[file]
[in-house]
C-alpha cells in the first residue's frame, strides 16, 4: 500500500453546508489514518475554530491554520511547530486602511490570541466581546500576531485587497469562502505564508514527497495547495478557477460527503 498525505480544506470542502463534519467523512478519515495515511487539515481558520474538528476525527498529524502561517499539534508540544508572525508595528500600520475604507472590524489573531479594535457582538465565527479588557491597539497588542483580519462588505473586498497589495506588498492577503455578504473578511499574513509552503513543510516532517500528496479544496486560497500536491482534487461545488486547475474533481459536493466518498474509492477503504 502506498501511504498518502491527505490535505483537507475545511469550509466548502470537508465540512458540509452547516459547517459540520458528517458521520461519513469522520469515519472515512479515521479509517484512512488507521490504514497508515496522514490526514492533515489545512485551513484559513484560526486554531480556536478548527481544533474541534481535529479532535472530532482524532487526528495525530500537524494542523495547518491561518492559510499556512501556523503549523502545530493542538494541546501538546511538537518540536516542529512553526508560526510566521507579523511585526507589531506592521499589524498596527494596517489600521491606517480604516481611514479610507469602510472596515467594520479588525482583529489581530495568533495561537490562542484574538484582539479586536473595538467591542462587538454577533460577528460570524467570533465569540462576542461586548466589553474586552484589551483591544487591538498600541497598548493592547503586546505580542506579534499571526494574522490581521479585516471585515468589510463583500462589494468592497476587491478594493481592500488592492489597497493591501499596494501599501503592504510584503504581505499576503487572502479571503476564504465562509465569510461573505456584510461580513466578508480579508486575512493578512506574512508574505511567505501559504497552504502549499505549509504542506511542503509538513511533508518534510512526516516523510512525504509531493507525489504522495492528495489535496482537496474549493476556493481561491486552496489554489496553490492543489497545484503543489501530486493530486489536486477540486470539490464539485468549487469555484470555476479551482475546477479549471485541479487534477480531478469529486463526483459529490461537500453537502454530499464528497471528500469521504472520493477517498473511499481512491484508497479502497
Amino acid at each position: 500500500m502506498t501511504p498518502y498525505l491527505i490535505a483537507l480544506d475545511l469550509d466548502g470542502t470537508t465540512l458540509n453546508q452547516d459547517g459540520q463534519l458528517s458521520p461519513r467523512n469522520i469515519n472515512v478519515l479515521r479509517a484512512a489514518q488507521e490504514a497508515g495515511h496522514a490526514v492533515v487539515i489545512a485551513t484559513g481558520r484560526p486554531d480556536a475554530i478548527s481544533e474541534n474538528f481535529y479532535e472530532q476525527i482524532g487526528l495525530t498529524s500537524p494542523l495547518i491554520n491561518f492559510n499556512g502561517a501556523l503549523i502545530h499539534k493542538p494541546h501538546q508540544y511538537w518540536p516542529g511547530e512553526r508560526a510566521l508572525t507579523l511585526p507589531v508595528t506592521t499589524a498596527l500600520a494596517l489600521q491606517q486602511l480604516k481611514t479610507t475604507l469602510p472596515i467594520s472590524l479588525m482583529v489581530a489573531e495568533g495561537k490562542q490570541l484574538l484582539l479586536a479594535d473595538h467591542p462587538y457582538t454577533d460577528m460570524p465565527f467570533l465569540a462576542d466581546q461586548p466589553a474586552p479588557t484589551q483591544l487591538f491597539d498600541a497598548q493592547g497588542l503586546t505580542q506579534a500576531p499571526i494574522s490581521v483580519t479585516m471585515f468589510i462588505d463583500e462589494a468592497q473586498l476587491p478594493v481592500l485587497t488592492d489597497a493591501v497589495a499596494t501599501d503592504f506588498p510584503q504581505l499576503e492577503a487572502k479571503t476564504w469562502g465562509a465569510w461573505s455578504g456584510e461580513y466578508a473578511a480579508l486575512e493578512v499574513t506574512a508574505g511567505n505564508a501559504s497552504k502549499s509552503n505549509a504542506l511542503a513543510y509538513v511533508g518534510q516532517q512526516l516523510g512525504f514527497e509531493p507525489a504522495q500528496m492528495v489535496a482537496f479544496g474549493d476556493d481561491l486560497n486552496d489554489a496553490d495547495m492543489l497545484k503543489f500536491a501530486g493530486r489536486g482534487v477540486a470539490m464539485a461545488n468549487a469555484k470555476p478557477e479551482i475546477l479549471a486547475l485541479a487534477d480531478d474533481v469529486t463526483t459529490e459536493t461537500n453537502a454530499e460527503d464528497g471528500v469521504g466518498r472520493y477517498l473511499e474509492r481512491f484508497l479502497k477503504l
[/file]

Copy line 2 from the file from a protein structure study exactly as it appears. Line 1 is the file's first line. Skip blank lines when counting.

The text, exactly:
C-alpha cells in the first residue's frame, strides 16, 4: 500500500453546508489514518475554530491554520511547530486602511490570541466581546500576531485587497469562502505564508514527497495547495478557477460527503 498525505480544506470542502463534519467523512478519515495515511487539515481558520474538528476525527498529524502561517499539534508540544508572525508595528500600520475604507472590524489573531479594535457582538465565527479588557491597539497588542483580519462588505473586498497589495506588498492577503455578504473578511499574513509552503513543510516532517500528496479544496486560497500536491482534487461545488486547475474533481459536493466518498474509492477503504 502506498501511504498518502491527505490535505483537507475545511469550509466548502470537508465540512458540509452547516459547517459540520458528517458521520461519513469522520469515519472515512479515521479509517484512512488507521490504514497508515496522514490526514492533515489545512485551513484559513484560526486554531480556536478548527481544533474541534481535529479532535472530532482524532487526528495525530500537524494542523495547518491561518492559510499556512501556523503549523502545530493542538494541546501538546511538537518540536516542529512553526508560526510566521507579523511585526507589531506592521499589524498596527494596517489600521491606517480604516481611514479610507469602510472596515467594520479588525482583529489581530495568533495561537490562542484574538484582539479586536473595538467591542462587538454577533460577528460570524467570533465569540462576542461586548466589553474586552484589551483591544487591538498600541497598548493592547503586546505580542506579534499571526494574522490581521479585516471585515468589510463583500462589494468592497476587491478594493481592500488592492489597497493591501499596494501599501503592504510584503504581505499576503487572502479571503476564504465562509465569510461573505456584510461580513466578508480579508486575512493578512506574512508574505511567505501559504497552504502549499505549509504542506511542503509538513511533508518534510512526516516523510512525504509531493507525489504522495492528495489535496482537496474549493476556493481561491486552496489554489496553490492543489497545484503543489501530486493530486489536486477540486470539490464539485468549487469555484470555476479551482475546477479549471485541479487534477480531478469529486463526483459529490461537500453537502454530499464528497471528500469521504472520493477517498473511499481512491484508497479502497